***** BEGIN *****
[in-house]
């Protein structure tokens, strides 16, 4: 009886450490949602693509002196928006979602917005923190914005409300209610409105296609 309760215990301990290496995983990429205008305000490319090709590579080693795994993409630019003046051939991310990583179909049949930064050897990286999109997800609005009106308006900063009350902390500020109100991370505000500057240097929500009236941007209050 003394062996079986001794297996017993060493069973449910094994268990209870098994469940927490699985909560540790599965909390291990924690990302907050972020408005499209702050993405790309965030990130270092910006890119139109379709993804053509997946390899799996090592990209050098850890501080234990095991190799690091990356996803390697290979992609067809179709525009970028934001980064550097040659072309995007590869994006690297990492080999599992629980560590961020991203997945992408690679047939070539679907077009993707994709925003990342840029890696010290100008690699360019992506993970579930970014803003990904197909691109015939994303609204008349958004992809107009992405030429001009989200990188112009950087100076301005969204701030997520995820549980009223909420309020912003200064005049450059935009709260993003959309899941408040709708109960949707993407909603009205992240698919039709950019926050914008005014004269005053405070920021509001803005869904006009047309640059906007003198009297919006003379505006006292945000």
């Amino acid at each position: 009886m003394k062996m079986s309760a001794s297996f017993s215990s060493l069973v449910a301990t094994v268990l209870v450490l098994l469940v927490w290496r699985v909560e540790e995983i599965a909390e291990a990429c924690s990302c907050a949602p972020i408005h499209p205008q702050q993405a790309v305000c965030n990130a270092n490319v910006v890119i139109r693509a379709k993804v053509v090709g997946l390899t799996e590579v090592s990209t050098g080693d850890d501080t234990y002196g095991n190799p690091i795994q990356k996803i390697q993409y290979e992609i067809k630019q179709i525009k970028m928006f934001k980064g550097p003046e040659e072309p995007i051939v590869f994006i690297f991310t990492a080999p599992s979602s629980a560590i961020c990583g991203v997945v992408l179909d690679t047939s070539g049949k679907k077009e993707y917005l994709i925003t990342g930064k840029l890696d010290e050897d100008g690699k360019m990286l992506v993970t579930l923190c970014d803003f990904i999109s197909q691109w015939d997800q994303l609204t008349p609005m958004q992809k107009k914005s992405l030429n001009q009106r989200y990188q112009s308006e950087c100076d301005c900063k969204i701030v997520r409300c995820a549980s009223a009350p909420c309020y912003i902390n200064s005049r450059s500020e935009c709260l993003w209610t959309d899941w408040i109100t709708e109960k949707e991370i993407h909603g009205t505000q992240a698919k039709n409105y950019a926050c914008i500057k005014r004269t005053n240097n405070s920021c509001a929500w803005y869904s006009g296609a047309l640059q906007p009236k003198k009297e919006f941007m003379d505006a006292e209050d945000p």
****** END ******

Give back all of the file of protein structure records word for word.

[in-house]
């Protein structure tokens, strides 16, 4: 009886450490949602693509002196928006979602917005923190914005409300209610409105296609 309760215990301990290496995983990429205008305000490319090709590579080693795994993409630019003046051939991310990583179909049949930064050897990286999109997800609005009106308006900063009350902390500020109100991370505000500057240097929500009236941007209050 003394062996079986001794297996017993060493069973449910094994268990209870098994469940927490699985909560540790599965909390291990924690990302907050972020408005499209702050993405790309965030990130270092910006890119139109379709993804053509997946390899799996090592990209050098850890501080234990095991190799690091990356996803390697290979992609067809179709525009970028934001980064550097040659072309995007590869994006690297990492080999599992629980560590961020991203997945992408690679047939070539679907077009993707994709925003990342840029890696010290100008690699360019992506993970579930970014803003990904197909691109015939994303609204008349958004992809107009992405030429001009989200990188112009950087100076301005969204701030997520995820549980009223909420309020912003200064005049450059935009709260993003959309899941408040709708109960949707993407909603009205992240698919039709950019926050914008005014004269005053405070920021509001803005869904006009047309640059906007003198009297919006003379505006006292945000």
């Amino acid at each position: 009886m003394k062996m079986s309760a001794s297996f017993s215990s060493l069973v449910a301990t094994v268990l209870v450490l098994l469940v927490w290496r699985v909560e540790e995983i599965a909390e291990a990429c924690s990302c907050a949602p972020i408005h499209p205008q702050q993405a790309v305000c965030n990130a270092n490319v910006v890119i139109r693509a379709k993804v053509v090709g997946l390899t799996e590579v090592s990209t050098g080693d850890d501080t234990y002196g095991n190799p690091i795994q990356k996803i390697q993409y290979e992609i067809k630019q179709i525009k970028m928006f934001k980064g550097p003046e040659e072309p995007i051939v590869f994006i690297f991310t990492a080999p599992s979602s629980a560590i961020c990583g991203v997945v992408l179909d690679t047939s070539g049949k679907k077009e993707y917005l994709i925003t990342g930064k840029l890696d010290e050897d100008g690699k360019m990286l992506v993970t579930l923190c970014d803003f990904i999109s197909q691109w015939d997800q994303l609204t008349p609005m958004q992809k107009k914005s992405l030429n001009q009106r989200y990188q112009s308006e950087c100076d301005c900063k969204i701030v997520r409300c995820a549980s009223a009350p909420c309020y912003i902390n200064s005049r450059s500020e935009c709260l993003w209610t959309d899941w408040i109100t709708e109960k949707e991370i993407h909603g009205t505000q992240a698919k039709n409105y950019a926050c914008i500057k005014r004269t005053n240097n405070s920021c509001a929500w803005y869904s006009g296609a047309l640059q906007p009236k003198k009297e919006f941007m003379d505006a006292e209050d945000p």